It includes a quote from Jim Wallis, evangelical Christian and social activist. Wallis suggests, basically, that the Church not worry about what the State does when it comes to "civil unions," heterosexual or homosexual. As the quote in Rob's piece has it:
"You go down to the city hall, and you have a civil union in the court. That's the government's responsibility. Then if you're a Christian you go down to the church and have it blessed and have the spiritual ceremony. That's a marriage, and what you do in the city hall is a civil union."This is essentially, my position. As a pastor for the past twenty years, in addition to providing couples getting married with a Christian ceremony, I have also "solemnized" their marriages, something I'm authorized to do by the secretary of state, under the laws of the State of Ohio.
But I really don't care one way or another about that. As a Christian and a pastor, I feel that it is far more important that couples be married in the eyes of God and with a commitment to pursue their relationships God's way than it is for them to be "legal." I've told the story before of the couple who, in the craziness surrounding their wedding preparations and pressures at their respective jobs, had forgotten to get their marriage license before their wedding day. I did the ceremony anyway. I cared little about whether the state regarded them as being married and everything about God seeing them in this way.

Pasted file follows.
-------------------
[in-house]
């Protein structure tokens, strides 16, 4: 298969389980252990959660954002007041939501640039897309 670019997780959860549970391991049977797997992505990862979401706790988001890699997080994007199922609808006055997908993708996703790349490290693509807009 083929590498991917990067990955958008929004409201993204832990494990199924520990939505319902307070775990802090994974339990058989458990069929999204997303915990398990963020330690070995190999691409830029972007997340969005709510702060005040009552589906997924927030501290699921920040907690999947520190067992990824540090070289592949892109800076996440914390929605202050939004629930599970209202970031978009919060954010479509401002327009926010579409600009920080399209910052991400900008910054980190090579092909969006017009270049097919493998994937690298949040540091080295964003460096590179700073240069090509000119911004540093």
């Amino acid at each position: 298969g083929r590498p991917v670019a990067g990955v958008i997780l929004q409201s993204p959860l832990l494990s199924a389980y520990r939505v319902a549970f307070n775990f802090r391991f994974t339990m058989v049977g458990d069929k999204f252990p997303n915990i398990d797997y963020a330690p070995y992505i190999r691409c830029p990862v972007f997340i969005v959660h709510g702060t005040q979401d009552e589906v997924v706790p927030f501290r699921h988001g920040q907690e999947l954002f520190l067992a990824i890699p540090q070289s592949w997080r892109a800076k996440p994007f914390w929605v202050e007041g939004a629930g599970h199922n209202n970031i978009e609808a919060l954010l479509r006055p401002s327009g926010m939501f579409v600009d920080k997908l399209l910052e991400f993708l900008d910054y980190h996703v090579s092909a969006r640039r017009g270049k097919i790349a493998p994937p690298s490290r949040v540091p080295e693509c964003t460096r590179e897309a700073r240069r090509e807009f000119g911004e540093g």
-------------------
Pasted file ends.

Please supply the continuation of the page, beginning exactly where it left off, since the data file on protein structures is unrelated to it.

I see marriage in God's eyes as being a different institution from the marriage instituted by the state, though they can be coterminous.
Rob poses this provocative question:
When Christian conservatives demand a constitutional amendment protecting their definition of marriage...I begin to ask: How does this show less of a desire on the part of conservatives than liberals to have "salvation" delivered by Caesar?I personally am not threatened by proposals to institute civil homosexual unions, although I understand the legal mess it could create. As a pastor, should such proposals be accepted, I would still only preside over the marriages of heterosexuals and let the state government do what it will.